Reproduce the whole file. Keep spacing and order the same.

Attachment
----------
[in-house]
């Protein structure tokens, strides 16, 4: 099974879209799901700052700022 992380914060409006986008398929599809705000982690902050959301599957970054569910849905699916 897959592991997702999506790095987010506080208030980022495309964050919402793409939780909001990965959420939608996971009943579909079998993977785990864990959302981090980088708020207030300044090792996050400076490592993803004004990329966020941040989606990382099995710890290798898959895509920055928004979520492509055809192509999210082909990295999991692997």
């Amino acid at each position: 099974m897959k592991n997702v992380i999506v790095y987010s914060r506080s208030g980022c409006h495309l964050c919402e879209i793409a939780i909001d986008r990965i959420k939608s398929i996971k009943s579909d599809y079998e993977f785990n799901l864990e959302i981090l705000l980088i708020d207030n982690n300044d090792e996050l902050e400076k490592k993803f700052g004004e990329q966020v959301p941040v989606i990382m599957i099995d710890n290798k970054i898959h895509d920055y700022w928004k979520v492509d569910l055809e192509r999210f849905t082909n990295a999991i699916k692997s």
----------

[in-house]
């Protein structure tokens, strides 16, 4: 099974879209799901700052700022 992380914060409006986008398929599809705000982690902050959301599957970054569910849905699916 897959592991997702999506790095987010506080208030980022495309964050919402793409939780909001990965959420939608996971009943579909079998993977785990864990959302981090980088708020207030300044090792996050400076490592993803004004990329966020941040989606990382099995710890290798898959895509920055928004979520492509055809192509999210082909990295999991692997």
């Amino acid at each position: 099974m897959k592991n997702v992380i999506v790095y987010s914060r506080s208030g980022c409006h495309l964050c919402e879209i793409a939780i909001d986008r990965i959420k939608s398929i996971k009943s579909d599809y079998e993977f785990n799901l864990e959302i981090l705000l980088i708020d207030n982690n300044d090792e996050l902050e400076k490592k993803f700052g004004e990329q966020v959301p941040v989606i990382m599957i099995d710890n290798k970054i898959h895509d920055y700022w928004k979520v492509d569910l055809e192509r999210f849905t082909n990295a999991i699916k692997s």